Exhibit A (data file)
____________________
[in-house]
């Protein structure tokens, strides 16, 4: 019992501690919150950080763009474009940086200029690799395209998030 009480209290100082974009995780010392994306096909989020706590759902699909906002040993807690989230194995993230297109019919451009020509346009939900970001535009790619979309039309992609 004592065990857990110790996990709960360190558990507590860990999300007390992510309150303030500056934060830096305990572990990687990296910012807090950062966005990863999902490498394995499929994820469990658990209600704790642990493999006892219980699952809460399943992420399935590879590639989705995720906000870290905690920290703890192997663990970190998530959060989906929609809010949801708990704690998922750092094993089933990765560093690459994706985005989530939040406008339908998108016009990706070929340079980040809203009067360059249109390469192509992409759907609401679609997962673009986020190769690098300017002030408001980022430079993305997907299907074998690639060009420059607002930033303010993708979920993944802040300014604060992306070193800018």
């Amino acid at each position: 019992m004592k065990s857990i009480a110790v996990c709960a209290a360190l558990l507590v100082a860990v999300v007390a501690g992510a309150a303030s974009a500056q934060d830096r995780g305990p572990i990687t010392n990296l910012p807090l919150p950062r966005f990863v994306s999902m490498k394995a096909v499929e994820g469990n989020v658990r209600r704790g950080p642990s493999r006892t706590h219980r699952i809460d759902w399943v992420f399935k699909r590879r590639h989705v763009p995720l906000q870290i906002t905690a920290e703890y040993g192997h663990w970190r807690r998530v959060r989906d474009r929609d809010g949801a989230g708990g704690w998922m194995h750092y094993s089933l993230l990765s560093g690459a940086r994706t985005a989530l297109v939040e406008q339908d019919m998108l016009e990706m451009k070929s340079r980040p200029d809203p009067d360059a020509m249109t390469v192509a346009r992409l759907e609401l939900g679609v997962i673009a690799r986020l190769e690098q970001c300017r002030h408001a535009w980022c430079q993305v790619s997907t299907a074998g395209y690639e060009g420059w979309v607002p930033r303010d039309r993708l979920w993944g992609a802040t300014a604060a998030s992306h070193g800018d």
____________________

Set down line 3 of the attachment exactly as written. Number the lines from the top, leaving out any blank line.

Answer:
């Amino acid at each position: 019992m004592k065990s857990i009480a110790v996990c709960a209290a360190l558990l507590v100082a860990v999300v007390a501690g992510a309150a303030s974009a500056q934060d830096r995780g305990p572990i990687t010392n990296l910012p807090l919150p950062r966005f990863v994306s999902m490498k394995a096909v499929e994820g469990n989020v658990r209600r704790g950080p642990s493999r006892t706590h219980r699952i809460d759902w399943v992420f399935k699909r590879r590639h989705v763009p995720l906000q870290i906002t905690a920290e703890y040993g192997h663990w970190r807690r998530v959060r989906d474009r929609d809010g949801a989230g708990g704690w998922m194995h750092y094993s089933l993230l990765s560093g690459a940086r994706t985005a989530l297109v939040e406008q339908d019919m998108l016009e990706m451009k070929s340079r980040p200029d809203p009067d360059a020509m249109t390469v192509a346009r992409l759907e609401l939900g679609v997962i673009a690799r986020l190769e690098q970001c300017r002030h408001a535009w980022c430079q993305v790619s997907t299907a074998g395209y690639e060009g420059w979309v607002p930033r303010d039309r993708l979920w993944g992609a802040t300014a604060a998030s992306h070193g800018d």